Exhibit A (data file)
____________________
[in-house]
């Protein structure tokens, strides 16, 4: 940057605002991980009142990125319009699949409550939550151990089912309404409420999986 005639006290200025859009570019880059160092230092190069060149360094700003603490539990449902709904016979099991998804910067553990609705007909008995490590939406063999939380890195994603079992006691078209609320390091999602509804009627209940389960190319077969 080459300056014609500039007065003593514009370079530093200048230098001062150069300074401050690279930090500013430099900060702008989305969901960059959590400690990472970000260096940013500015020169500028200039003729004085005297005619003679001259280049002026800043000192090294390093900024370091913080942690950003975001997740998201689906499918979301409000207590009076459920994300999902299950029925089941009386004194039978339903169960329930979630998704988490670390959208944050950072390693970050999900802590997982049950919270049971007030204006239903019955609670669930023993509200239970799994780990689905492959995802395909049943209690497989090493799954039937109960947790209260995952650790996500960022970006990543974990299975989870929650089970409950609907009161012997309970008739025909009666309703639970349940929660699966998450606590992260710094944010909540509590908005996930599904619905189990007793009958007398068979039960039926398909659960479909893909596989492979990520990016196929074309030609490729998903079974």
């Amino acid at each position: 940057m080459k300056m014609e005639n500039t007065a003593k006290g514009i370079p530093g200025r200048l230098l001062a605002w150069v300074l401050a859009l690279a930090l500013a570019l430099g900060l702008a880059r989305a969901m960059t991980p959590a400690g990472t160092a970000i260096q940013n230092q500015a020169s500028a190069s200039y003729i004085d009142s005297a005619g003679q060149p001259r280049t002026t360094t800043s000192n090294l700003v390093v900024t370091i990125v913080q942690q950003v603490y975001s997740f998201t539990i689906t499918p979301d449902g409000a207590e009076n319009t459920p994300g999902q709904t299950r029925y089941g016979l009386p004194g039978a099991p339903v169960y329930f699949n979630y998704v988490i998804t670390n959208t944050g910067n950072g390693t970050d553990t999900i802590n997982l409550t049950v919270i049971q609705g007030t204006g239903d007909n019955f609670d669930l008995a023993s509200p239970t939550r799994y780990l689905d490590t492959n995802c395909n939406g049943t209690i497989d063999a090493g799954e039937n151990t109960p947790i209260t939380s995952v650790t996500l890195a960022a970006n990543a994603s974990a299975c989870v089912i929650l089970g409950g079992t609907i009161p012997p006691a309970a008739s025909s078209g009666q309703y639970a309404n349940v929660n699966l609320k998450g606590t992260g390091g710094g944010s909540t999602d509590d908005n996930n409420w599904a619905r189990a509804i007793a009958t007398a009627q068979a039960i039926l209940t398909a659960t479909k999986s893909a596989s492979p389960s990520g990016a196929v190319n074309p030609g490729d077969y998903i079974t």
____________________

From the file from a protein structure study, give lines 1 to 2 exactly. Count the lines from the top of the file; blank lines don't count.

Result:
[in-house]
């Protein structure tokens, strides 16, 4: 940057605002991980009142990125319009699949409550939550151990089912309404409420999986 005639006290200025859009570019880059160092230092190069060149360094700003603490539990449902709904016979099991998804910067553990609705007909008995490590939406063999939380890195994603079992006691078209609320390091999602509804009627209940389960190319077969 080459300056014609500039007065003593514009370079530093200048230098001062150069300074401050690279930090500013430099900060702008989305969901960059959590400690990472970000260096940013500015020169500028200039003729004085005297005619003679001259280049002026800043000192090294390093900024370091913080942690950003975001997740998201689906499918979301409000207590009076459920994300999902299950029925089941009386004194039978339903169960329930979630998704988490670390959208944050950072390693970050999900802590997982049950919270049971007030204006239903019955609670669930023993509200239970799994780990689905492959995802395909049943209690497989090493799954039937109960947790209260995952650790996500960022970006990543974990299975989870929650089970409950609907009161012997309970008739025909009666309703639970349940929660699966998450606590992260710094944010909540509590908005996930599904619905189990007793009958007398068979039960039926398909659960479909893909596989492979990520990016196929074309030609490729998903079974």